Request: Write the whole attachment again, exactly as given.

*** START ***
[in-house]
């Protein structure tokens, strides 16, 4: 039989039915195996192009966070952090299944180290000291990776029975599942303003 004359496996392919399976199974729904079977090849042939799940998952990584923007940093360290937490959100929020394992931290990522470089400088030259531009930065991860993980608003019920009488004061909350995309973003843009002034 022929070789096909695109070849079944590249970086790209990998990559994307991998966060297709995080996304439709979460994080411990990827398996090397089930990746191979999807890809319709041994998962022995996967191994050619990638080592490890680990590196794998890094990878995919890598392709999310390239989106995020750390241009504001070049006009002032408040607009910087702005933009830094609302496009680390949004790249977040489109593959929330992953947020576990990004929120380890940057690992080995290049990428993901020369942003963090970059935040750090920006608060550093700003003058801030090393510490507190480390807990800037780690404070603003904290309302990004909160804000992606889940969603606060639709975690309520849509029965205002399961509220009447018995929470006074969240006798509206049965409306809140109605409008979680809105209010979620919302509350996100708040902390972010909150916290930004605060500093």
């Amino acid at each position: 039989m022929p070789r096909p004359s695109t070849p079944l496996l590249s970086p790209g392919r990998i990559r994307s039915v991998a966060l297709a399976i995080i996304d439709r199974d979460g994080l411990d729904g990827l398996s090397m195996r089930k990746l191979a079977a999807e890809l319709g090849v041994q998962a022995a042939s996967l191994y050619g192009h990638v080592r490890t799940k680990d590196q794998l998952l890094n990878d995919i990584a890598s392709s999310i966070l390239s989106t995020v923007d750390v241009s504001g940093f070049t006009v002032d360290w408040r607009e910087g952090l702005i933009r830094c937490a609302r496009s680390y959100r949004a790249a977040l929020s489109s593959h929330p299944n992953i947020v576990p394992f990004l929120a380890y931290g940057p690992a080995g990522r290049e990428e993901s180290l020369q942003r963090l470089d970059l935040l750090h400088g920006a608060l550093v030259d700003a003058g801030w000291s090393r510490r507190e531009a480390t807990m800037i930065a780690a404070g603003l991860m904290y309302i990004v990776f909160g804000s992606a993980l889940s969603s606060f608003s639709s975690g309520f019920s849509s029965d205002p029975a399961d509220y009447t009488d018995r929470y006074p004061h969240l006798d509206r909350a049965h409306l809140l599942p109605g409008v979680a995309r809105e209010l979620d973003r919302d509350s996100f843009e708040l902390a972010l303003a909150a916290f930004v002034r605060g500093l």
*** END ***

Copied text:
[in-house]
């Protein structure tokens, strides 16, 4: 039989039915195996192009966070952090299944180290000291990776029975599942303003 004359496996392919399976199974729904079977090849042939799940998952990584923007940093360290937490959100929020394992931290990522470089400088030259531009930065991860993980608003019920009488004061909350995309973003843009002034 022929070789096909695109070849079944590249970086790209990998990559994307991998966060297709995080996304439709979460994080411990990827398996090397089930990746191979999807890809319709041994998962022995996967191994050619990638080592490890680990590196794998890094990878995919890598392709999310390239989106995020750390241009504001070049006009002032408040607009910087702005933009830094609302496009680390949004790249977040489109593959929330992953947020576990990004929120380890940057690992080995290049990428993901020369942003963090970059935040750090920006608060550093700003003058801030090393510490507190480390807990800037780690404070603003904290309302990004909160804000992606889940969603606060639709975690309520849509029965205002399961509220009447018995929470006074969240006798509206049965409306809140109605409008979680809105209010979620919302509350996100708040902390972010909150916290930004605060500093």
């Amino acid at each position: 039989m022929p070789r096909p004359s695109t070849p079944l496996l590249s970086p790209g392919r990998i990559r994307s039915v991998a966060l297709a399976i995080i996304d439709r199974d979460g994080l411990d729904g990827l398996s090397m195996r089930k990746l191979a079977a999807e890809l319709g090849v041994q998962a022995a042939s996967l191994y050619g192009h990638v080592r490890t799940k680990d590196q794998l998952l890094n990878d995919i990584a890598s392709s999310i966070l390239s989106t995020v923007d750390v241009s504001g940093f070049t006009v002032d360290w408040r607009e910087g952090l702005i933009r830094c937490a609302r496009s680390y959100r949004a790249a977040l929020s489109s593959h929330p299944n992953i947020v576990p394992f990004l929120a380890y931290g940057p690992a080995g990522r290049e990428e993901s180290l020369q942003r963090l470089d970059l935040l750090h400088g920006a608060l550093v030259d700003a003058g801030w000291s090393r510490r507190e531009a480390t807990m800037i930065a780690a404070g603003l991860m904290y309302i990004v990776f909160g804000s992606a993980l889940s969603s606060f608003s639709s975690g309520f019920s849509s029965d205002p029975a399961d509220y009447t009488d018995r929470y006074p004061h969240l006798d509206r909350a049965h409306l809140l599942p109605g409008v979680a995309r809105e209010l979620d973003r919302d509350s996100f843009e708040l902390a972010l303003a909150a916290f930004v002034r605060g500093l």